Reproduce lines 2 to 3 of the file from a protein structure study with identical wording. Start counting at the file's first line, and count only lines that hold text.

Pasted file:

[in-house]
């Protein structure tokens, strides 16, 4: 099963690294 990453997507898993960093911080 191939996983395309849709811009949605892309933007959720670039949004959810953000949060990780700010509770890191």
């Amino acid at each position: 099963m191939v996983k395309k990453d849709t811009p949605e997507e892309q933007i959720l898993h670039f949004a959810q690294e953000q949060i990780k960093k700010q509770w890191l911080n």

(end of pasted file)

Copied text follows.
């Protein structure tokens, strides 16, 4: 099963690294 990453997507898993960093911080 191939996983395309849709811009949605892309933007959720670039949004959810953000949060990780700010509770890191």
């Amino acid at each position: 099963m191939v996983k395309k990453d849709t811009p949605e997507e892309q933007i959720l898993h670039f949004a959810q690294e953000q949060i990780k960093k700010q509770w890191l911080n």